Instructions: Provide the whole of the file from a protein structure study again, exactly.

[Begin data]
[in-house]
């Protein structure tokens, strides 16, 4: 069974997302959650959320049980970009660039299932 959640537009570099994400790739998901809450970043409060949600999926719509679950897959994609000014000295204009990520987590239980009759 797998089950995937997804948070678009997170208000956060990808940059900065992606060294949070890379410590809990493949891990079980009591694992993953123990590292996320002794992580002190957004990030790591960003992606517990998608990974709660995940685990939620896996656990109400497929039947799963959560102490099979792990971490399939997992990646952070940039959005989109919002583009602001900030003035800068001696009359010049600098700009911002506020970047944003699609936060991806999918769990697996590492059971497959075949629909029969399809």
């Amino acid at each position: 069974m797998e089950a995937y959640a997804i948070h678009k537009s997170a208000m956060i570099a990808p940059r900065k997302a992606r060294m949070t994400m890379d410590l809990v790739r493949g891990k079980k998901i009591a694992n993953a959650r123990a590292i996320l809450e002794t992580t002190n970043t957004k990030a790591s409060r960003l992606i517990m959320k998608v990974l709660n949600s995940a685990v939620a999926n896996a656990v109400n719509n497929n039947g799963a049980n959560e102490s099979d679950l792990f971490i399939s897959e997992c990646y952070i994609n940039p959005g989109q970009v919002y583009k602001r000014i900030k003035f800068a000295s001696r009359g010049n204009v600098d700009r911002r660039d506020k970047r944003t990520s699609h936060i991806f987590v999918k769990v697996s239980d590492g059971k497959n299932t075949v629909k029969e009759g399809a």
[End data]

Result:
[in-house]
């Protein structure tokens, strides 16, 4: 069974997302959650959320049980970009660039299932 959640537009570099994400790739998901809450970043409060949600999926719509679950897959994609000014000295204009990520987590239980009759 797998089950995937997804948070678009997170208000956060990808940059900065992606060294949070890379410590809990493949891990079980009591694992993953123990590292996320002794992580002190957004990030790591960003992606517990998608990974709660995940685990939620896996656990109400497929039947799963959560102490099979792990971490399939997992990646952070940039959005989109919002583009602001900030003035800068001696009359010049600098700009911002506020970047944003699609936060991806999918769990697996590492059971497959075949629909029969399809």
């Amino acid at each position: 069974m797998e089950a995937y959640a997804i948070h678009k537009s997170a208000m956060i570099a990808p940059r900065k997302a992606r060294m949070t994400m890379d410590l809990v790739r493949g891990k079980k998901i009591a694992n993953a959650r123990a590292i996320l809450e002794t992580t002190n970043t957004k990030a790591s409060r960003l992606i517990m959320k998608v990974l709660n949600s995940a685990v939620a999926n896996a656990v109400n719509n497929n039947g799963a049980n959560e102490s099979d679950l792990f971490i399939s897959e997992c990646y952070i994609n940039p959005g989109q970009v919002y583009k602001r000014i900030k003035f800068a000295s001696r009359g010049n204009v600098d700009r911002r660039d506020k970047r944003t990520s699609h936060i991806f987590v999918k769990v697996s239980d590492g059971k497959n299932t075949v629909k029969e009759g399809a």